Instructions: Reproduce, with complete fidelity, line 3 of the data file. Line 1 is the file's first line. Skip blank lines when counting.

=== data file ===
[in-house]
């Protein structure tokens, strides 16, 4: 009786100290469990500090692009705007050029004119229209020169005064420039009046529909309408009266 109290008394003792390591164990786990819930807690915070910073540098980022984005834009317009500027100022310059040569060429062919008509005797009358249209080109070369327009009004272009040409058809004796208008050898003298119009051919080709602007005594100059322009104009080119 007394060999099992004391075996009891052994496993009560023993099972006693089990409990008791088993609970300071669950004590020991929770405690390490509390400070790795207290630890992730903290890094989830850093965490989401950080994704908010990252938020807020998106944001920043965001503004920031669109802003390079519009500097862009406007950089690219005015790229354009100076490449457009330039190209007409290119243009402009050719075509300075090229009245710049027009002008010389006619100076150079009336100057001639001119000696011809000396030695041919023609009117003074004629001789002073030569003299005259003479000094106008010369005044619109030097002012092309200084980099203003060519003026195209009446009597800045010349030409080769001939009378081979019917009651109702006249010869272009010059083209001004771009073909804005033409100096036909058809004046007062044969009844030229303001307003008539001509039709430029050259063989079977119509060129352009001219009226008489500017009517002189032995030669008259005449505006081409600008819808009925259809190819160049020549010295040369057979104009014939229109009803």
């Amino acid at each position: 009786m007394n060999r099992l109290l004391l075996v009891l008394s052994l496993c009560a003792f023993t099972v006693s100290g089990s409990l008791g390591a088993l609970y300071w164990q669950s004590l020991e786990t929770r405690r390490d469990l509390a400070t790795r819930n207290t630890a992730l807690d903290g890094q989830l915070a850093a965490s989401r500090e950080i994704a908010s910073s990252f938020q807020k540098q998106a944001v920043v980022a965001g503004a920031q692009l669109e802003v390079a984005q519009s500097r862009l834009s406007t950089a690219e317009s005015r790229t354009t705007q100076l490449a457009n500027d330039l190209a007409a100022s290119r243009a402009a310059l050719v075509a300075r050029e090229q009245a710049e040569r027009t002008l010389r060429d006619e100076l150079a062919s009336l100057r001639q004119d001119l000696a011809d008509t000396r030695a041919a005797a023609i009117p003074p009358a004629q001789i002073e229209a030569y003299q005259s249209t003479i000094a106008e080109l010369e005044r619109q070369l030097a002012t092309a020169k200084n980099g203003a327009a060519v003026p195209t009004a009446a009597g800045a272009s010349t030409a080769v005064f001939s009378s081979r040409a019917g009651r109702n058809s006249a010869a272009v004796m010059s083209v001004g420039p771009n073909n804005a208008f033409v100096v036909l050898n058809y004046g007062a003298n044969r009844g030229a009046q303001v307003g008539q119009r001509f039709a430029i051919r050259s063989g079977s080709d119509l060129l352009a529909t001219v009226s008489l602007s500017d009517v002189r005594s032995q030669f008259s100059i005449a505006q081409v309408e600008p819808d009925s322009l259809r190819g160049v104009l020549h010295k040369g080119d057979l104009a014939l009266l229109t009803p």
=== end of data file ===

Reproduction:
């Amino acid at each position: 009786m007394n060999r099992l109290l004391l075996v009891l008394s052994l496993c009560a003792f023993t099972v006693s100290g089990s409990l008791g390591a088993l609970y300071w164990q669950s004590l020991e786990t929770r405690r390490d469990l509390a400070t790795r819930n207290t630890a992730l807690d903290g890094q989830l915070a850093a965490s989401r500090e950080i994704a908010s910073s990252f938020q807020k540098q998106a944001v920043v980022a965001g503004a920031q692009l669109e802003v390079a984005q519009s500097r862009l834009s406007t950089a690219e317009s005015r790229t354009t705007q100076l490449a457009n500027d330039l190209a007409a100022s290119r243009a402009a310059l050719v075509a300075r050029e090229q009245a710049e040569r027009t002008l010389r060429d006619e100076l150079a062919s009336l100057r001639q004119d001119l000696a011809d008509t000396r030695a041919a005797a023609i009117p003074p009358a004629q001789i002073e229209a030569y003299q005259s249209t003479i000094a106008e080109l010369e005044r619109q070369l030097a002012t092309a020169k200084n980099g203003a327009a060519v003026p195209t009004a009446a009597g800045a272009s010349t030409a080769v005064f001939s009378s081979r040409a019917g009651r109702n058809s006249a010869a272009v004796m010059s083209v001004g420039p771009n073909n804005a208008f033409v100096v036909l050898n058809y004046g007062a003298n044969r009844g030229a009046q303001v307003g008539q119009r001509f039709a430029i051919r050259s063989g079977s080709d119509l060129l352009a529909t001219v009226s008489l602007s500017d009517v002189r005594s032995q030669f008259s100059i005449a505006q081409v309408e600008p819808d009925s322009l259809r190819g160049v104009l020549h010295k040369g080119d057979l104009a014939l009266l229109t009803p």